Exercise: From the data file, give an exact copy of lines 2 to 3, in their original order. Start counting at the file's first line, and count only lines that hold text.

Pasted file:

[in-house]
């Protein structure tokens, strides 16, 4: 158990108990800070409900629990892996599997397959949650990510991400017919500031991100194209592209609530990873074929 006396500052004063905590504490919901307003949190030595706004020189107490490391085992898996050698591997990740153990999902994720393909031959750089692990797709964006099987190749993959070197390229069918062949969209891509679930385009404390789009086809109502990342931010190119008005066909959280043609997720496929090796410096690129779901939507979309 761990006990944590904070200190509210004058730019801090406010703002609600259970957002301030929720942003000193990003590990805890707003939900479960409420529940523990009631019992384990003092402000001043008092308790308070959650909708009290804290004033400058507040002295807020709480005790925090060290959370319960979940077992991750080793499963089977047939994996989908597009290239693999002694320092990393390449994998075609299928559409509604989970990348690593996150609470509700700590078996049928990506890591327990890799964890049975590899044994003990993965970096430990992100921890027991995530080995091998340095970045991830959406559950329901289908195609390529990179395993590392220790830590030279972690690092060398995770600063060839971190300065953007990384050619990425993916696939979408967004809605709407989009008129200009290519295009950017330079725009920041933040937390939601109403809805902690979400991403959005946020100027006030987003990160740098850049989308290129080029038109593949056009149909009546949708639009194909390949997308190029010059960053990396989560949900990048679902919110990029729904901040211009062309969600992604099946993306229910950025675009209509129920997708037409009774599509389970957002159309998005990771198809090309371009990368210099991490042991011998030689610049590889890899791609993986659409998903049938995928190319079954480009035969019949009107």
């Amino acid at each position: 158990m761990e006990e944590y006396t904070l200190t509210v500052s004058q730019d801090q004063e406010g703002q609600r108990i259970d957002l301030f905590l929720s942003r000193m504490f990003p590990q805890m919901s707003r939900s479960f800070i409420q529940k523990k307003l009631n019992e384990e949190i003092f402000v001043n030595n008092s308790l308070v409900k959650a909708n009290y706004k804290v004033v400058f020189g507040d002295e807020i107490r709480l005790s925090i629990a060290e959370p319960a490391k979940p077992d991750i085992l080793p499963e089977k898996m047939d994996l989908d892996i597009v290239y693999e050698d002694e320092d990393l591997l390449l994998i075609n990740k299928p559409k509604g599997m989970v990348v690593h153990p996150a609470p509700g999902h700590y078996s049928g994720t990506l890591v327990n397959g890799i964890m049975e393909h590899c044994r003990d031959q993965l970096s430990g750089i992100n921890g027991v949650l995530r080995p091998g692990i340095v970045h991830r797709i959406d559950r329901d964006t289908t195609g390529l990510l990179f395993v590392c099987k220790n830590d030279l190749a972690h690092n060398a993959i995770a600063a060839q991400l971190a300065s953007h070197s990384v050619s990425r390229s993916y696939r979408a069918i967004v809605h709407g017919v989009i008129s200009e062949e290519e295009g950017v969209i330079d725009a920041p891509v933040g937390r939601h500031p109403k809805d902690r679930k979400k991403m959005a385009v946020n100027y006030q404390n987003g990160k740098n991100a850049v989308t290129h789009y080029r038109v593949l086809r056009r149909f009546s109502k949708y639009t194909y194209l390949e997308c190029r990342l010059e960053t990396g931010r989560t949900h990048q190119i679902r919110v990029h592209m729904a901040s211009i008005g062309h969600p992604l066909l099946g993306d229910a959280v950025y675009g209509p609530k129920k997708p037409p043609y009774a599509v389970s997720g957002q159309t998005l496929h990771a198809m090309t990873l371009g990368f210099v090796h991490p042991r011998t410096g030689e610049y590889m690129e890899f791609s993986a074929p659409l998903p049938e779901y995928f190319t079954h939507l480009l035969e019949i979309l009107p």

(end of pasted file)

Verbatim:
């Protein structure tokens, strides 16, 4: 158990108990800070409900629990892996599997397959949650990510991400017919500031991100194209592209609530990873074929 006396500052004063905590504490919901307003949190030595706004020189107490490391085992898996050698591997990740153990999902994720393909031959750089692990797709964006099987190749993959070197390229069918062949969209891509679930385009404390789009086809109502990342931010190119008005066909959280043609997720496929090796410096690129779901939507979309 761990006990944590904070200190509210004058730019801090406010703002609600259970957002301030929720942003000193990003590990805890707003939900479960409420529940523990009631019992384990003092402000001043008092308790308070959650909708009290804290004033400058507040002295807020709480005790925090060290959370319960979940077992991750080793499963089977047939994996989908597009290239693999002694320092990393390449994998075609299928559409509604989970990348690593996150609470509700700590078996049928990506890591327990890799964890049975590899044994003990993965970096430990992100921890027991995530080995091998340095970045991830959406559950329901289908195609390529990179395993590392220790830590030279972690690092060398995770600063060839971190300065953007990384050619990425993916696939979408967004809605709407989009008129200009290519295009950017330079725009920041933040937390939601109403809805902690979400991403959005946020100027006030987003990160740098850049989308290129080029038109593949056009149909009546949708639009194909390949997308190029010059960053990396989560949900990048679902919110990029729904901040211009062309969600992604099946993306229910950025675009209509129920997708037409009774599509389970957002159309998005990771198809090309371009990368210099991490042991011998030689610049590889890899791609993986659409998903049938995928190319079954480009035969019949009107």
């Amino acid at each position: 158990m761990e006990e944590y006396t904070l200190t509210v500052s004058q730019d801090q004063e406010g703002q609600r108990i259970d957002l301030f905590l929720s942003r000193m504490f990003p590990q805890m919901s707003r939900s479960f800070i409420q529940k523990k307003l009631n019992e384990e949190i003092f402000v001043n030595n008092s308790l308070v409900k959650a909708n009290y706004k804290v004033v400058f020189g507040d002295e807020i107490r709480l005790s925090i629990a060290e959370p319960a490391k979940p077992d991750i085992l080793p499963e089977k898996m047939d994996l989908d892996i597009v290239y693999e050698d002694e320092d990393l591997l390449l994998i075609n990740k299928p559409k509604g599997m989970v990348v690593h153990p996150a609470p509700g999902h700590y078996s049928g994720t990506l890591v327990n397959g890799i964890m049975e393909h590899c044994r003990d031959q993965l970096s430990g750089i992100n921890g027991v949650l995530r080995p091998g692990i340095v970045h991830r797709i959406d559950r329901d964006t289908t195609g390529l990510l990179f395993v590392c099987k220790n830590d030279l190749a972690h690092n060398a993959i995770a600063a060839q991400l971190a300065s953007h070197s990384v050619s990425r390229s993916y696939r979408a069918i967004v809605h709407g017919v989009i008129s200009e062949e290519e295009g950017v969209i330079d725009a920041p891509v933040g937390r939601h500031p109403k809805d902690r679930k979400k991403m959005a385009v946020n100027y006030q404390n987003g990160k740098n991100a850049v989308t290129h789009y080029r038109v593949l086809r056009r149909f009546s109502k949708y639009t194909y194209l390949e997308c190029r990342l010059e960053t990396g931010r989560t949900h990048q190119i679902r919110v990029h592209m729904a901040s211009i008005g062309h969600p992604l066909l099946g993306d229910a959280v950025y675009g209509p609530k129920k997708p037409p043609y009774a599509v389970s997720g957002q159309t998005l496929h990771a198809m090309t990873l371009g990368f210099v090796h991490p042991r011998t410096g030689e610049y590889m690129e890899f791609s993986a074929p659409l998903p049938e779901y995928f190319t079954h939507l480009l035969e019949i979309l009107p």